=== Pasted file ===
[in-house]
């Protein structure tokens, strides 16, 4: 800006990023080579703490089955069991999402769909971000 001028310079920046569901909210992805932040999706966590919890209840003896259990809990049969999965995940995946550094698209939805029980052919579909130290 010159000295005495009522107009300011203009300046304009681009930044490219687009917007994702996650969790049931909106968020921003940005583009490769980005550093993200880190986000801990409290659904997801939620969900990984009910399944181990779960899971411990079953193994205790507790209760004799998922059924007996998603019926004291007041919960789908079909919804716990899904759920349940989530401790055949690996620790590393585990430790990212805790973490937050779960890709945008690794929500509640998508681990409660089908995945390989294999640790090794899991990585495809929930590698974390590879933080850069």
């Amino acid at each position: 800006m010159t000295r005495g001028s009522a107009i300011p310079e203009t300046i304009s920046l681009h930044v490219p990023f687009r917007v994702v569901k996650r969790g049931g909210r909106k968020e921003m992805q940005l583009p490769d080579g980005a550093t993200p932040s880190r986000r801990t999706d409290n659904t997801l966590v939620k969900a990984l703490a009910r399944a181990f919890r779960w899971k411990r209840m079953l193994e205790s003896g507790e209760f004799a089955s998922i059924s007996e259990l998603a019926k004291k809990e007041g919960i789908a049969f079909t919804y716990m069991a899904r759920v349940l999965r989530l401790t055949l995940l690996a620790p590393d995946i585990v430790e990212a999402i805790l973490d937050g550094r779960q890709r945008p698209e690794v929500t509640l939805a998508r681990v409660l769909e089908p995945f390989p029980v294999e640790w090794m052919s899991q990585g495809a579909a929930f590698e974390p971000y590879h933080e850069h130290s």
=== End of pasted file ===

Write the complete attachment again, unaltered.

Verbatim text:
[in-house]
């Protein structure tokens, strides 16, 4: 800006990023080579703490089955069991999402769909971000 001028310079920046569901909210992805932040999706966590919890209840003896259990809990049969999965995940995946550094698209939805029980052919579909130290 010159000295005495009522107009300011203009300046304009681009930044490219687009917007994702996650969790049931909106968020921003940005583009490769980005550093993200880190986000801990409290659904997801939620969900990984009910399944181990779960899971411990079953193994205790507790209760004799998922059924007996998603019926004291007041919960789908079909919804716990899904759920349940989530401790055949690996620790590393585990430790990212805790973490937050779960890709945008690794929500509640998508681990409660089908995945390989294999640790090794899991990585495809929930590698974390590879933080850069």
């Amino acid at each position: 800006m010159t000295r005495g001028s009522a107009i300011p310079e203009t300046i304009s920046l681009h930044v490219p990023f687009r917007v994702v569901k996650r969790g049931g909210r909106k968020e921003m992805q940005l583009p490769d080579g980005a550093t993200p932040s880190r986000r801990t999706d409290n659904t997801l966590v939620k969900a990984l703490a009910r399944a181990f919890r779960w899971k411990r209840m079953l193994e205790s003896g507790e209760f004799a089955s998922i059924s007996e259990l998603a019926k004291k809990e007041g919960i789908a049969f079909t919804y716990m069991a899904r759920v349940l999965r989530l401790t055949l995940l690996a620790p590393d995946i585990v430790e990212a999402i805790l973490d937050g550094r779960q890709r945008p698209e690794v929500t509640l939805a998508r681990v409660l769909e089908p995945f390989p029980v294999e640790w090794m052919s899991q990585g495809a579909a929930f590698e974390p971000y590879h933080e850069h130290s």